Several engineers who studied the concept commented that the shell-like roofs were much larger and wider than any other shell roofs built to date. What concerned the engineers was that the shell roofs would protrude so high and almost act as a sail when the wind blew on the harbor. Therefore, it was emphasized that the roof had to be designed and constructed carefully to prevent the building from being blown away.

The construction of the opera was divided into three contracts – one for the foundation and walls, one for the roof, and one for the interior and equipment.

As many feared, the construction of the Sydney Opera House became a controversial project. It took 15 years to complete the building, and the total cost was 107 million dollars. It is clear that there was a lot of uncertainty in this project, but little was done to keep it under control.

Point out some clear uncertainties with this project.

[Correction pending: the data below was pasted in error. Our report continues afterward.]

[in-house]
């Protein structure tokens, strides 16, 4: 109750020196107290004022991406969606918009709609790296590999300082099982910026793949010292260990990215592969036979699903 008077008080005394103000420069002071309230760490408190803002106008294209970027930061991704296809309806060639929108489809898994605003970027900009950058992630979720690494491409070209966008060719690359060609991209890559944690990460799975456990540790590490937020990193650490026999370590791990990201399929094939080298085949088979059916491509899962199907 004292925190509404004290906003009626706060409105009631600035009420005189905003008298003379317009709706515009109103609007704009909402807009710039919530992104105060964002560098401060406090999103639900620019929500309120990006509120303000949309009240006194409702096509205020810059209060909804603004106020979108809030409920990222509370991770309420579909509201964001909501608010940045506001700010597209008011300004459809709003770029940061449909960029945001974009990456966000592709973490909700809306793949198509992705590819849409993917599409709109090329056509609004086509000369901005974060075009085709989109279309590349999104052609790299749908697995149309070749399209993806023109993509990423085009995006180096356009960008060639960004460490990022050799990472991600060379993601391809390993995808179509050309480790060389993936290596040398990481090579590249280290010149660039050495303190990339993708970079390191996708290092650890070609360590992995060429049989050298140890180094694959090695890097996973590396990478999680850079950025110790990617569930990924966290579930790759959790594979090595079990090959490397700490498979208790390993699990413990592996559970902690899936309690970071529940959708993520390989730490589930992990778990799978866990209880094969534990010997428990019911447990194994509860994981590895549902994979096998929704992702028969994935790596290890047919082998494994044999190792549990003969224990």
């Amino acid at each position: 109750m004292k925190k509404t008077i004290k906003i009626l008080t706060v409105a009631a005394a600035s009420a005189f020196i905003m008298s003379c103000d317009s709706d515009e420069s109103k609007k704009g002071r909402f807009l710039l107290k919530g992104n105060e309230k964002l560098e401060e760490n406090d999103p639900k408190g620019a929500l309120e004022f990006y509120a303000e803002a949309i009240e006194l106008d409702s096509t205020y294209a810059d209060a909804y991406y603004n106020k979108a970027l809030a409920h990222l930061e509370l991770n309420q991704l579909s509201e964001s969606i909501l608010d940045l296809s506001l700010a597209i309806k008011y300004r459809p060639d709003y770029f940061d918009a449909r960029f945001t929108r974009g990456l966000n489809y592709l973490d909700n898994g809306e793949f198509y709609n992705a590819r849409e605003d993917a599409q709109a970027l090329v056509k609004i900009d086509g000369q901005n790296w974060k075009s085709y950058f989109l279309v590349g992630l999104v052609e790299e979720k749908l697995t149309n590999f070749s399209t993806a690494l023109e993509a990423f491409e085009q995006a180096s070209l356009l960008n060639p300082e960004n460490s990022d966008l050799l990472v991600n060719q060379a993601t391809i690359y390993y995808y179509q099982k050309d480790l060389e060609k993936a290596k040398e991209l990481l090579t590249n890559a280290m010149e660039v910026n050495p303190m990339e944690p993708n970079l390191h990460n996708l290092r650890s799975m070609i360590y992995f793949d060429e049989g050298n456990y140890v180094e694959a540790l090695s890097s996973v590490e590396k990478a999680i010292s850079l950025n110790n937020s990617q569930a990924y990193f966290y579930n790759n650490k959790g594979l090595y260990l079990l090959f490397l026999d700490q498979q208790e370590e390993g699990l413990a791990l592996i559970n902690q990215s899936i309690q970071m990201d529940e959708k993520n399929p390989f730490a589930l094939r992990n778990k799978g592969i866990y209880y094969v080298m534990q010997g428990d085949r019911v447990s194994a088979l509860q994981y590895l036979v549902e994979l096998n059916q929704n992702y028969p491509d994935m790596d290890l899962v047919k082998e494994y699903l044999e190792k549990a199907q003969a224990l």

Some clear uncertainties with this project include:

Lack of detailed plans and drawings: The architect only had some basic sketches of the concept, and there were no detailed drawings or plans to show if the concept could be realized. This created uncertainty about the feasibility of the project and the final appearance of the building.

Lack of experience with similar projects: The architect had no experience working on such a large building, which created doubts about his ability to transform the concept sketch into detailed design drawings that could be used for construction.

Cost estimation: Due to the lack of detailed plans and drawings, as well as the uncertainties about the feasibility of the project, it was challenging to estimate the costs accurately. The initial estimate of 7 million dollars turned out to be much lower than the actual total cost of 107 million dollars.